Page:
Macromolecular Chemistry and Physics

Adsorption of linear and star-shaped poly(acrylic acid) to model surfaces formed by amphiphiles at the air/water interface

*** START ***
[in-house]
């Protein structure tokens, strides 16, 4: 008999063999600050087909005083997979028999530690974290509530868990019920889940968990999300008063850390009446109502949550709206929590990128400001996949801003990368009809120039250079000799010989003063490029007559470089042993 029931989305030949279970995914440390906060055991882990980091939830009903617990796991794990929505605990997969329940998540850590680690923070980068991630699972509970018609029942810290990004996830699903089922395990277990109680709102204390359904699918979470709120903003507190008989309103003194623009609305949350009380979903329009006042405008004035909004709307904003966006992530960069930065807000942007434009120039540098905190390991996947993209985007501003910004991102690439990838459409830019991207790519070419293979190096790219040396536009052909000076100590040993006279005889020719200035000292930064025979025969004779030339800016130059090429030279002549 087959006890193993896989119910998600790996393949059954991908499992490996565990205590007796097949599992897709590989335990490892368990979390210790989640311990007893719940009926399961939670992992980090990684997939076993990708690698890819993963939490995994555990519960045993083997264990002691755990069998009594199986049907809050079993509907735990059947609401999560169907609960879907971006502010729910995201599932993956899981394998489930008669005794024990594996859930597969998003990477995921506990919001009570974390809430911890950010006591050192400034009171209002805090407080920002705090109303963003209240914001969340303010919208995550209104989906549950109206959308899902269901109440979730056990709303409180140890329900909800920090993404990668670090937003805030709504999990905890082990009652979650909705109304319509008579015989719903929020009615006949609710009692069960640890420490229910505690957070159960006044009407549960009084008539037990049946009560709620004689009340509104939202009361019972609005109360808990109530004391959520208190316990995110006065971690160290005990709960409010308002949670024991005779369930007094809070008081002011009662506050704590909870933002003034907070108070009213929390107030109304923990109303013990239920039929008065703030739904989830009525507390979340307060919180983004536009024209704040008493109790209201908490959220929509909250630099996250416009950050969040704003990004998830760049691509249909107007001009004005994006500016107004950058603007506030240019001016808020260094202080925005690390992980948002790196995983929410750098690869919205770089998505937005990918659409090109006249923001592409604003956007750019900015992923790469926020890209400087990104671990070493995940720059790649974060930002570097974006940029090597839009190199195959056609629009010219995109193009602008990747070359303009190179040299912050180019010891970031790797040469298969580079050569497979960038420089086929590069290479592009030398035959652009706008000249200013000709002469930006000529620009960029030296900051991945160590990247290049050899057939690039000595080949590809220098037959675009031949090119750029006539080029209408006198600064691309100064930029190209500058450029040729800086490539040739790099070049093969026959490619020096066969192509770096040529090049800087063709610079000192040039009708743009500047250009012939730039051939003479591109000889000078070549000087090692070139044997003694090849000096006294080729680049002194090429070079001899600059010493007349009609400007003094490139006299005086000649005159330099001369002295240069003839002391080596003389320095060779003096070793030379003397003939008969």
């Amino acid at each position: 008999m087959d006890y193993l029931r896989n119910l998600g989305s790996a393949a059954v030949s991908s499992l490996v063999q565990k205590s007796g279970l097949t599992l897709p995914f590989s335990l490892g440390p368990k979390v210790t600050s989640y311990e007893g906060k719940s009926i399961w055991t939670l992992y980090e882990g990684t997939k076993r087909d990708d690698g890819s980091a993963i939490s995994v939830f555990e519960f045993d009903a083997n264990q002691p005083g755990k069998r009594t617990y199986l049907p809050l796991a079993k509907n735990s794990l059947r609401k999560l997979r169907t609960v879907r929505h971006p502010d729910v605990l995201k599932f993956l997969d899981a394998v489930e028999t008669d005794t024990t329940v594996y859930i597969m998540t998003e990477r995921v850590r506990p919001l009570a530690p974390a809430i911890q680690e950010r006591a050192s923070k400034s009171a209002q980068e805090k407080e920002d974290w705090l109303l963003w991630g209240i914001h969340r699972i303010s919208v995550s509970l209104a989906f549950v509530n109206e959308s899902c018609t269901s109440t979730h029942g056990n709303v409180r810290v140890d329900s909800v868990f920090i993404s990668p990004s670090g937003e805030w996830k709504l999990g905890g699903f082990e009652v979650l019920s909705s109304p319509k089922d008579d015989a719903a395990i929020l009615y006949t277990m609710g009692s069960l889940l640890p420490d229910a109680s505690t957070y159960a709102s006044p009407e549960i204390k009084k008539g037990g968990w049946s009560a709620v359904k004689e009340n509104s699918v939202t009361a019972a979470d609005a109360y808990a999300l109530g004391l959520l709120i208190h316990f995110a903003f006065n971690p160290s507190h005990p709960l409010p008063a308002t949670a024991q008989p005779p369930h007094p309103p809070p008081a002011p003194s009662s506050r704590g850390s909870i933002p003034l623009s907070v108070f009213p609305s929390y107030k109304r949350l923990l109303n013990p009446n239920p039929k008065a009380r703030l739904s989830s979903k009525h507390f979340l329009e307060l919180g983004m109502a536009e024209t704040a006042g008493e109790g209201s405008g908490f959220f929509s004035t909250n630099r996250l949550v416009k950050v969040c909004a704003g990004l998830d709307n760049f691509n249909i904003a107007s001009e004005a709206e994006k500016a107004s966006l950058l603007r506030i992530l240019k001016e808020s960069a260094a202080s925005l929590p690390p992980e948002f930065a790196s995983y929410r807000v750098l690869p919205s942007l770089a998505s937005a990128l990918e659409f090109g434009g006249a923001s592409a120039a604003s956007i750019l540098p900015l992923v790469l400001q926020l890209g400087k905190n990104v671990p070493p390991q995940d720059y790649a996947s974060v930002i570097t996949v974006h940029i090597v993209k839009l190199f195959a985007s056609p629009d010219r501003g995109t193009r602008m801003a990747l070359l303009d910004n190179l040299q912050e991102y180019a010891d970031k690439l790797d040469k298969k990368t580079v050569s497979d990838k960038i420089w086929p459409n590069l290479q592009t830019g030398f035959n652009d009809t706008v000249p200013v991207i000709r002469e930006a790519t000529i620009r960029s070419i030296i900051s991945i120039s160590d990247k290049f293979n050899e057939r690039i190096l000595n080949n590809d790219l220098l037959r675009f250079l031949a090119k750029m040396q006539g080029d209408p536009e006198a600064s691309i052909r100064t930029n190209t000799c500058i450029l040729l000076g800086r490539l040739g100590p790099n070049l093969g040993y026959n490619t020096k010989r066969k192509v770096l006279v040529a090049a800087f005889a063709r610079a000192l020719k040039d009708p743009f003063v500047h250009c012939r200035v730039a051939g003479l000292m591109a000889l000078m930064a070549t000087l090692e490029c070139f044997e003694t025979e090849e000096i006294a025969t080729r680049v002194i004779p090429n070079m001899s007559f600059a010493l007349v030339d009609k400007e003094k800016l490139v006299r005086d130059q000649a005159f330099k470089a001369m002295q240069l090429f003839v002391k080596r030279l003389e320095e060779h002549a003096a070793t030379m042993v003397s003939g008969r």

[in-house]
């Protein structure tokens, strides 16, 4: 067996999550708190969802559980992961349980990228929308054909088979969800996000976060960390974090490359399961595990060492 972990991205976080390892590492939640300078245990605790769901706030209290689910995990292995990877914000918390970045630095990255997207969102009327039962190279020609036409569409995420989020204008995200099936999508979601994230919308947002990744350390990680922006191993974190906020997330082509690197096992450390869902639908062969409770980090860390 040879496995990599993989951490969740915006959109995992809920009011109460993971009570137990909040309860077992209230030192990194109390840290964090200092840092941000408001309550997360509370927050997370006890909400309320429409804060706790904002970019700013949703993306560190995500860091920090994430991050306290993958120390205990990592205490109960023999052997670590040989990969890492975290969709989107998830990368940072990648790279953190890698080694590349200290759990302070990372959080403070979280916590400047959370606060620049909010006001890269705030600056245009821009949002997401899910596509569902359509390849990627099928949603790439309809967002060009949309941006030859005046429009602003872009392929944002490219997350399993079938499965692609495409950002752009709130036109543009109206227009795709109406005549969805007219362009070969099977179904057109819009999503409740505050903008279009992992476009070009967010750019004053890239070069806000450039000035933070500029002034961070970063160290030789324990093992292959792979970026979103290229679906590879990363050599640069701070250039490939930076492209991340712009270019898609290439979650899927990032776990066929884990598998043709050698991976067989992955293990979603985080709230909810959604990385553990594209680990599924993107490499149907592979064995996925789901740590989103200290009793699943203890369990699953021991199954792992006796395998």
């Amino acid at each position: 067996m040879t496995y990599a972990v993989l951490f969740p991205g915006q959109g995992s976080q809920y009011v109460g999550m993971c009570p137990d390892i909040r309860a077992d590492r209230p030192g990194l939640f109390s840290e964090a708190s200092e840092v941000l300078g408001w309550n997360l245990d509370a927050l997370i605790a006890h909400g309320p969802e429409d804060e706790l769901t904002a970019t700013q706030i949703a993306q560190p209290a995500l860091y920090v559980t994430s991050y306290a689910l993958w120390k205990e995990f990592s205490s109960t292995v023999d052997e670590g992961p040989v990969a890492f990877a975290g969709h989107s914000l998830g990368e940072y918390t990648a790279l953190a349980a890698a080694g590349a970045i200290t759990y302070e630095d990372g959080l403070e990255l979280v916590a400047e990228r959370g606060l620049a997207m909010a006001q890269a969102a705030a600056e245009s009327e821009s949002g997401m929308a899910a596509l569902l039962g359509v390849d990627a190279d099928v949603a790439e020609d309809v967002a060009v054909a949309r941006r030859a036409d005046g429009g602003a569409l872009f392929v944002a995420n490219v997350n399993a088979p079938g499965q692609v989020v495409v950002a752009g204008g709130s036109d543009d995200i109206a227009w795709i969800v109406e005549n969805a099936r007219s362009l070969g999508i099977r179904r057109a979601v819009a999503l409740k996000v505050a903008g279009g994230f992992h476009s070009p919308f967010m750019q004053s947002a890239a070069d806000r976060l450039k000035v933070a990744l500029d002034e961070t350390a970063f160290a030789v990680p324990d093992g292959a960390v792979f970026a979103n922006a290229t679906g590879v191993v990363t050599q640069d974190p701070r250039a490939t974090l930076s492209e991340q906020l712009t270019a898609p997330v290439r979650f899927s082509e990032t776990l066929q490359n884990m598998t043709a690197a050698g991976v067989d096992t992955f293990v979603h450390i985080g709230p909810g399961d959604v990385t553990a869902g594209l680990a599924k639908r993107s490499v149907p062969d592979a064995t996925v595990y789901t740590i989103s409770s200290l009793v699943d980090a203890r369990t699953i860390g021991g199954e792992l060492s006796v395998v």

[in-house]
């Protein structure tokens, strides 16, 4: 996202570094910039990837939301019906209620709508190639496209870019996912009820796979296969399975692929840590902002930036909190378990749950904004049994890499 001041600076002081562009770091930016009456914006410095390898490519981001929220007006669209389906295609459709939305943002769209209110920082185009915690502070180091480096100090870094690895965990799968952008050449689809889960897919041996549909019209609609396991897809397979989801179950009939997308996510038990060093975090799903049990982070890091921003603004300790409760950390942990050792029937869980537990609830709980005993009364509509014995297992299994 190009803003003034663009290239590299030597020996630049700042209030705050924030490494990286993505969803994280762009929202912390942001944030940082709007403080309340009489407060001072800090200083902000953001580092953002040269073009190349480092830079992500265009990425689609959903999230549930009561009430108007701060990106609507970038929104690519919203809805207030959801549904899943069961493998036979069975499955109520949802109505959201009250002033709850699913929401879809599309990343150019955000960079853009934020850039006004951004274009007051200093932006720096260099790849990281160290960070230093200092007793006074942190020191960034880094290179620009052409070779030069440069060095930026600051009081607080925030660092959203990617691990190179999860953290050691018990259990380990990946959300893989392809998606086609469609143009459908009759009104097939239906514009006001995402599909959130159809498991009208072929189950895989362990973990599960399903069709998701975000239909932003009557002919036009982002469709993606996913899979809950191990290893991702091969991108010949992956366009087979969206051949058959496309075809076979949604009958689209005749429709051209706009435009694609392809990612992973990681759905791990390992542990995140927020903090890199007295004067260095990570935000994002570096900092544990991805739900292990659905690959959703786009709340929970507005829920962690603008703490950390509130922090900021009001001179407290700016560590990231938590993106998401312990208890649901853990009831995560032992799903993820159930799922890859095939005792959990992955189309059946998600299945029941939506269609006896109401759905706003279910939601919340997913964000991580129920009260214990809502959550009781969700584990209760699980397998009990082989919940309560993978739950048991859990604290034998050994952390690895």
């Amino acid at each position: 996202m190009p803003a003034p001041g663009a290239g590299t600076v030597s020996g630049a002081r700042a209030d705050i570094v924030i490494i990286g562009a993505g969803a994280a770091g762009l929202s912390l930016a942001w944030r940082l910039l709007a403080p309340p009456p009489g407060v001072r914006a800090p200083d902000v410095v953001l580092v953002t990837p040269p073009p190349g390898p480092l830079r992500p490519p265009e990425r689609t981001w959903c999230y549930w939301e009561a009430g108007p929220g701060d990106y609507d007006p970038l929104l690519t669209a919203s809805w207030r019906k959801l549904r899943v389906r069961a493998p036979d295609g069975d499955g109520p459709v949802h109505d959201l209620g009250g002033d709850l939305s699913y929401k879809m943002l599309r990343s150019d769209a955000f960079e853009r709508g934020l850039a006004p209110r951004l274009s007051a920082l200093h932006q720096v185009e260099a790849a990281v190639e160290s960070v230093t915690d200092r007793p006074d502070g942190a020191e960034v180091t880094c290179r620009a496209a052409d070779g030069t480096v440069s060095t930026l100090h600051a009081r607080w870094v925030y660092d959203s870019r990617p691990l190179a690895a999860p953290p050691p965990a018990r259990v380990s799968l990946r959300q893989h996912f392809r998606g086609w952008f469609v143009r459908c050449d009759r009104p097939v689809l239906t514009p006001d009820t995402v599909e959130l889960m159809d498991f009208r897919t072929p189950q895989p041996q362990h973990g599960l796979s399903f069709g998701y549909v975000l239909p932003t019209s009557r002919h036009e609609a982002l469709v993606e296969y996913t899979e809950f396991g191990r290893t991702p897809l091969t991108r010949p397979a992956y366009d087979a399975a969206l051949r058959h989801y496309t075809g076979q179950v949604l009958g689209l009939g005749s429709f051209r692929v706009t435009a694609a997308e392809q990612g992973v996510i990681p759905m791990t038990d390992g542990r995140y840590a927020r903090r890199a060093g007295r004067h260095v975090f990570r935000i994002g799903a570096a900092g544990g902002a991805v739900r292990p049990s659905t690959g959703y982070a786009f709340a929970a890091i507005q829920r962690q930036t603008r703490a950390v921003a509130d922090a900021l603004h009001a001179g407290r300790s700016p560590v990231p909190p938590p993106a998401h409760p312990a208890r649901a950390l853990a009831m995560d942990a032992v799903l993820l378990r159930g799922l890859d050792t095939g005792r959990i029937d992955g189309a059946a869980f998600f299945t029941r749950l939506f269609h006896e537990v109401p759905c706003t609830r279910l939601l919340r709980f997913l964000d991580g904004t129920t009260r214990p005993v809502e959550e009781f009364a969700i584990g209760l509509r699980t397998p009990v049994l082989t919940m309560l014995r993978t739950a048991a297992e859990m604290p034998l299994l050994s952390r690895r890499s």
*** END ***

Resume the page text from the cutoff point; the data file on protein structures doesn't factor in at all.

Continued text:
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Monolayers of dioctadecyldimethylammonium bromide (DODA) and an azobenzene containing ammonium amphiphile at the air/water interface have been used as model surfaces to study the polyelectrolyte adsorption. The influence of the polyelectrolyte architecture on the adsorption process was studied using linear and star-shaped poly(acrylic acid)s, which have been synthesized by atom transfer radical polymerization. The differences in the polyelectrolyte structure result in different structures of the polyelectrolyte-amphiphile-complex monolayer at the air/water interface. Compared to the amphiphiles on pure water the area per molecule is significantly enlarged for all polyelectrolyte complexes, the most for complex with the six-arm-star. Moreover, UV/ Vis-spectroscopical measurements indicate that chromophore aggregation is supressed by the complexation with poly(acrylic acid)s. The differences in monolayer properties between the pure amphiphile monolayer and the polyelectrolyte complexes monolayer can be employed for the in situ investigation of the adsorption of the polyelectrolyte to an already compressed amphiphile monolayer. Preliminary experiments were carried out by monitoring the change of the surface pressure during adsorption over time, and significant differences between linear and star-shaped poly(acrylic acid) were found. © Wiley-VCH Verlag GmbH, 2000.